Should I divert surplus solar electricity into my hot water tank?

Alexis Rowell discusses with our Head of Residential Sales, Jon Cowdrill, and our Technical Director, Chris Jardine what you should do with your surplus solar electricity.

If you don’t use all the electricity you generate from your solar panels, then it goes into the grid for someone else to use. But there are ways to keep it in the family by diverting the surplus electricity into your hot water tank. Joju Solar supply the ImmerSUN PV controller for this (see image below), but there are others on the market, including iBoost, Solamiser and Optimmersion.

So is this a ‘good’ or financially sensible thing to do? Our Head of Residential Sales, Jon Cowdrill, and our Technical Director, Chris Jardine, discuss:

So what are these devices?

Jon: Well, basically, if you have a grid-connected PV system, then a lot of the time you’ll be exporting electricity back to the grid. However, you could maximise your benefit from installing PV by using all the output yourself, so a PV controller automatically diverts electricity that would otherwise leave your home, into your own hot water tank. When we talk to our customers, we’re certainly seeing a lot of demand for such products right now.

Chris: They’re certainly a ‘smart’ piece of kit, and technically very good. I think over the coming years we’re going to see the rise of smart grids and smart appliances, and this kind of flexibility and storage of energy is likely to become more important.

So why are people so keen at the moment?

Chris: I think it’s pretty clearly driven by the low price householders get from exporting electricity to the grid. If you have a solar PV system, you get paid 4.7p/kWh for any electricity you export to the grid. However, if you use the electricity yourself, you save about 15p/kWh off your bills. So there’s a clear financial imperative to consume the electricity you generate from solar if you can.

Jon: When I talk to customers, I’m seeing other motivations as well. The Big Six energy suppliers are deeply mistrusted right now, especially after massive price increases, and there’s often a motivation for people to be a little more autonomous. Others are just generally interested in new bits of technology and want to try out the latest thing.

There’s clearly an upfront cost. What are the economics of that like?

Jon: Well an average 3kW system might generate 2,500kWh a year, of which half might be exported – let’s say 1,250kWh. A 10p/kWh price differential between export and self-consumption, works out at £125 per year. With kit and installation at about £750, that’s a payback of 6 years, and after that you’re in profit. That’s not bad. In fact it’s comparable with the PV unit itself.

Chris: And if you’re out all day, with your appliances off, then your export would be even higher than Jon assumes. In this case the benefit of a PV controller could be even greater.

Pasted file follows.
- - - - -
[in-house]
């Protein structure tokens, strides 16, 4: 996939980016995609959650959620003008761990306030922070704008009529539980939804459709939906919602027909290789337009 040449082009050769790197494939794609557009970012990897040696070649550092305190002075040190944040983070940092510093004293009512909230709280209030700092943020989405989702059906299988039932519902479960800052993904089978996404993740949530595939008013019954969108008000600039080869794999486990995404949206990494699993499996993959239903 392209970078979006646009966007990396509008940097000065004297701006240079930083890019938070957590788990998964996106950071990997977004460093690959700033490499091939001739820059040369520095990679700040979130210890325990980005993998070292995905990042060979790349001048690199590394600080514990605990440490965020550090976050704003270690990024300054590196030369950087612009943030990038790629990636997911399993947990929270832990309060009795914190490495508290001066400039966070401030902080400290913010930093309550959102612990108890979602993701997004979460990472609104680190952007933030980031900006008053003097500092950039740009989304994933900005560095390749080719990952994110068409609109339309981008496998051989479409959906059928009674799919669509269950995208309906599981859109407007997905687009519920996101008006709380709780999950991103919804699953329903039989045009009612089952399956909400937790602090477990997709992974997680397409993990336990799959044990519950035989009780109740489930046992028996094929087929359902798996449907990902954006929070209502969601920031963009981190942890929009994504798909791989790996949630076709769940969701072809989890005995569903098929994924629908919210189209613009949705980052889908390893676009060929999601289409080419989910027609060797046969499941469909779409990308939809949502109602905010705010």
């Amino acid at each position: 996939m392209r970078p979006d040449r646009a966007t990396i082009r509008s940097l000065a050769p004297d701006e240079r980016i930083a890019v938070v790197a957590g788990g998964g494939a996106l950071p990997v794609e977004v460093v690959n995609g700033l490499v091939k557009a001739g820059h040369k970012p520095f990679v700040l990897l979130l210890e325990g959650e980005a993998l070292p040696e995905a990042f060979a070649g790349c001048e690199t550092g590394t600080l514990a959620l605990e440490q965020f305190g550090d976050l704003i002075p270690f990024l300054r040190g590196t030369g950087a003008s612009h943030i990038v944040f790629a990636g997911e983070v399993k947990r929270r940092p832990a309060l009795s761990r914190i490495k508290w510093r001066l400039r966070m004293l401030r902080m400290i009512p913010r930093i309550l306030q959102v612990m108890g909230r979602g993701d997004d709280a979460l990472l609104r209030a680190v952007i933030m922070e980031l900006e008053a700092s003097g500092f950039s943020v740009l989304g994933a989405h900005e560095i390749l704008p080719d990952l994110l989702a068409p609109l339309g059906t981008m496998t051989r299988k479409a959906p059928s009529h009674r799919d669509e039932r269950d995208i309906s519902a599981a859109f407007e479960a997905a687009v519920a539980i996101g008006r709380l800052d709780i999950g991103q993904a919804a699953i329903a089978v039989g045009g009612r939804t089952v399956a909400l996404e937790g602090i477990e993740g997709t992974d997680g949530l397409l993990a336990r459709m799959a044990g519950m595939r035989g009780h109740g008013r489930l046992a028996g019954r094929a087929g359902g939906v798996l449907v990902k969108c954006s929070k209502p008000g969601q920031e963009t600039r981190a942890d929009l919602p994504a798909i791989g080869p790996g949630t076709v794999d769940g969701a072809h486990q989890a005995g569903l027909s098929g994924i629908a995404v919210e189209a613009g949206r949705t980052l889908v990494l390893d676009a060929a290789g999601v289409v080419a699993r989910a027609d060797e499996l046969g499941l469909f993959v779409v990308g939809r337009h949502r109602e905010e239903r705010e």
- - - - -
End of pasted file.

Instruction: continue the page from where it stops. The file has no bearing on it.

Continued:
Jon: Indeed! So savings could be excellent depending on circumstance.

Chris: I have to add a very important caveat here: you’ll only be saving 10p from avoided imports if you currently heat your water with an electric immersion heater. If you currently use gas, you’ll be buying gas at about 5p/kWh giving you no financial savings at all! So I’d say it’s only worthwhile for places that already have electric immersion heaters, and maybe oil boilers. But if you’re on gas, you absolutely shouldn’t get an electric immersion heater put in – it won’t make sense in cost terms, even if you produce the electricity yourself.

Will a device like this reduce carbon emissions?

Jon: Yes, you are generating green electricity from your roof. If you use this to power lights and appliances you will reduce your carbon footprint a certain amount. But if you use otherwise surplus electricity to heat your hot water as well you will reduce your personal carbon footprint further. However, electricity is roughly three times more carbon intensive than burning gas, so if you currently heat water electrically, then you will reduce your personal carbon footprint more than if you currently heat with gas.

Chris: I think it also depends very much on where you draw the boundaries around this. For the householder, the situation is as Jon describes. But for the UK as a whole, the situation is different. Because electricity is 3 times more carbon intensive than gas, it would be better in carbon terms to let other people use it for lighting and appliances, rather than offset emissions from your comparatively clean gas heating. If you heat water with gas, and you divert with one of these devices, overall you’d save less carbon than if you let your neighbour use the surplus electricity!

So what does the future hold?

Chris: I think things will change when smart-metering of all households comes in, which should allow householders to receive a more realistic value for their exported electricity, with price maybe altering on a half hourly basis, in line with wider energy markets. So here electricity would be valued in line with how much other people require it, which is much fairer than the currently undervalued 4.7p/kWh for export

Jon: In the short-term, I still see demand for this kind of product, and so I suppose ultimately the market will decide. We’re certainly happy to install them if people decide that’s what they want to do. Hopefully this piece will help them form an informed and balanced opinion!

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